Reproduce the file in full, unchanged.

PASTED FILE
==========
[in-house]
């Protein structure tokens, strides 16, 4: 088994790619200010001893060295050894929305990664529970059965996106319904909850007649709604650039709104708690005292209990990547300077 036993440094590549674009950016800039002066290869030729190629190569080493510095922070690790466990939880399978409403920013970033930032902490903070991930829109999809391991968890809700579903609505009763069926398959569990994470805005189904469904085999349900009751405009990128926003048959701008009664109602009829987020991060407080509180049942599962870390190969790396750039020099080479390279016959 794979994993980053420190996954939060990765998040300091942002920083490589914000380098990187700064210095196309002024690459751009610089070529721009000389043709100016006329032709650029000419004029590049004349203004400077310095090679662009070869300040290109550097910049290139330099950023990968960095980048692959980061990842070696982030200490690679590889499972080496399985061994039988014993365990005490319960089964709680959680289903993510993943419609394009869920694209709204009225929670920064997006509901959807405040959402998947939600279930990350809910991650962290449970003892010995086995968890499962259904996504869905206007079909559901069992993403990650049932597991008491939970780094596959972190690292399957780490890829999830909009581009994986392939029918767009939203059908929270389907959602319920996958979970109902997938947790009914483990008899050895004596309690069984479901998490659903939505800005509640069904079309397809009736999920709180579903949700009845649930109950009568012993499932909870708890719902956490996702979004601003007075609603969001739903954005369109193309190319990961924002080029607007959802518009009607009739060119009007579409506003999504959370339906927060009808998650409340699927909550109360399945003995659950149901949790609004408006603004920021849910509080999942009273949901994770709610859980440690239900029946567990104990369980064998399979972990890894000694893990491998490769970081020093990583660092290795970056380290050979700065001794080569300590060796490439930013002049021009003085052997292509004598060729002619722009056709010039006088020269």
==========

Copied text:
[in-house]
């Protein structure tokens, strides 16, 4: 088994790619200010001893060295050894929305990664529970059965996106319904909850007649709604650039709104708690005292209990990547300077 036993440094590549674009950016800039002066290869030729190629190569080493510095922070690790466990939880399978409403920013970033930032902490903070991930829109999809391991968890809700579903609505009763069926398959569990994470805005189904469904085999349900009751405009990128926003048959701008009664109602009829987020991060407080509180049942599962870390190969790396750039020099080479390279016959 794979994993980053420190996954939060990765998040300091942002920083490589914000380098990187700064210095196309002024690459751009610089070529721009000389043709100016006329032709650029000419004029590049004349203004400077310095090679662009070869300040290109550097910049290139330099950023990968960095980048692959980061990842070696982030200490690679590889499972080496399985061994039988014993365990005490319960089964709680959680289903993510993943419609394009869920694209709204009225929670920064997006509901959807405040959402998947939600279930990350809910991650962290449970003892010995086995968890499962259904996504869905206007079909559901069992993403990650049932597991008491939970780094596959972190690292399957780490890829999830909009581009994986392939029918767009939203059908929270389907959602319920996958979970109902997938947790009914483990008899050895004596309690069984479901998490659903939505800005509640069904079309397809009736999920709180579903949700009845649930109950009568012993499932909870708890719902956490996702979004601003007075609603969001739903954005369109193309190319990961924002080029607007959802518009009607009739060119009007579409506003999504959370339906927060009808998650409340699927909550109360399945003995659950149901949790609004408006603004920021849910509080999942009273949901994770709610859980440690239900029946567990104990369980064998399979972990890894000694893990491998490769970081020093990583660092290795970056380290050979700065001794080569300590060796490439930013002049021009003085052997292509004598060729002619722009056709010039006088020269």